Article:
Tasman Peninsula

Last weekend Harry and I flew to Hobart airport, picked up our hire car (a Mitsubishi Outlander)
and drove to the Tasman Peninsula stopping en route to have a look at the tessalated pavement.
If you look really carefully at Harry dancing, you’ll see the rainbow behind him. With windy, blustery and showery weather, it was a weekend of rainbows.

We stayed in a restored convict workshop, weird to enjoy all the luxury and comforts (spa bath, central heating) while thinking about the lives of those that had gone before.
We’d stopped on our way from the airport and stocked up on fine Tassie produce including the best oysters from Barilla Bay.
The views from the window were wonderful, we watched heavy rain showers come across from the warmth inside.

On Saturday we drove to Fortescue Bay and walked out the track to Cape Hauy. Despite some showers which seemed to pass north of us, we managed to stay pretty dry relishing the freshest air and the stunning scenery.

The rainbows coming from the south brought squalls ahead of them.

Back at the Cascades Colonial Accommodation, I wandered around. The old cell block was pitch black inside, the only way I could see anything was to illuminate the space with a photo flash.
The farm had been a big grower of apples until Great Britain joined the EEC in the 1970s. Many Tasmanian orchards were bulldozed after this.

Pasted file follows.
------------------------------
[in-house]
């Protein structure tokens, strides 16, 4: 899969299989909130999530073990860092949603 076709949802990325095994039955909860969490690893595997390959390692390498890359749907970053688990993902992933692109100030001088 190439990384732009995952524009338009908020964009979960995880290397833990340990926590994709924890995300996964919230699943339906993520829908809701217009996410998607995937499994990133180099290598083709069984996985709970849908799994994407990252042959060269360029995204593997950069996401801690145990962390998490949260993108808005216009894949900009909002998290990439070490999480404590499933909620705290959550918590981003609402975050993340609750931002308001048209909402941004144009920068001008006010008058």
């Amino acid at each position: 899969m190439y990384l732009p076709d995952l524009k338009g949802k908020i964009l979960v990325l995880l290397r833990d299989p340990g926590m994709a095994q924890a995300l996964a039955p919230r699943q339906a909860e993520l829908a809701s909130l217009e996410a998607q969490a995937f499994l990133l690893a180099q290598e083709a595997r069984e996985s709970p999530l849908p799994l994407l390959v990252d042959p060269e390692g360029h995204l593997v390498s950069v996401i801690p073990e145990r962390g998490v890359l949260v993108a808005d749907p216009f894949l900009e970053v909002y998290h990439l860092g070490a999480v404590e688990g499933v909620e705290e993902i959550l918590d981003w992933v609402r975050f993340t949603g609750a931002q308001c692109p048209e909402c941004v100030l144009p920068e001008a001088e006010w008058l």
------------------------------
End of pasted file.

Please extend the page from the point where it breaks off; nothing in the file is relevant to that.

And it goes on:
Sunday saw us enjoying the drive along unsealed roads to the old coal mines area and the serene and calm beauty of Lime Bay which we had all to ourselves.
We wandered along the beach aware that ours were the first fresh footsteps in some time. The oyster catchers, herons, ducks and black swans were our only company.
Roaring Beach faces a different direction and lives up to its name. The high sand dunes and quiet lagoon revealed the beach where we wandered and I admired rocks and shells until the squally rain sent us back to the car.
A quick visit to Pirates Bay meant we got to see how the power of the ocean has formed the local landscape.

Currarong (Part II)

As the pelicans watched on, the kayakers readied for a trip out along Beecroft Peninsula.
Later that evening the Birthday Girl watched as the sun set then retired indoors to join in the general merry-making which lasted until 11.30pm!

Monday morning and the bikes came out. ET got lessons from the best and braved the mud tracks.

Harry and I walked out to Gosangs Tunnel to enjoy the coastal and bush scenery.

While we all partied and played, Stuart undertook some more serious solo training, paddling north to the Illawarra, camping and returning next day. He came back feeling rather lonely…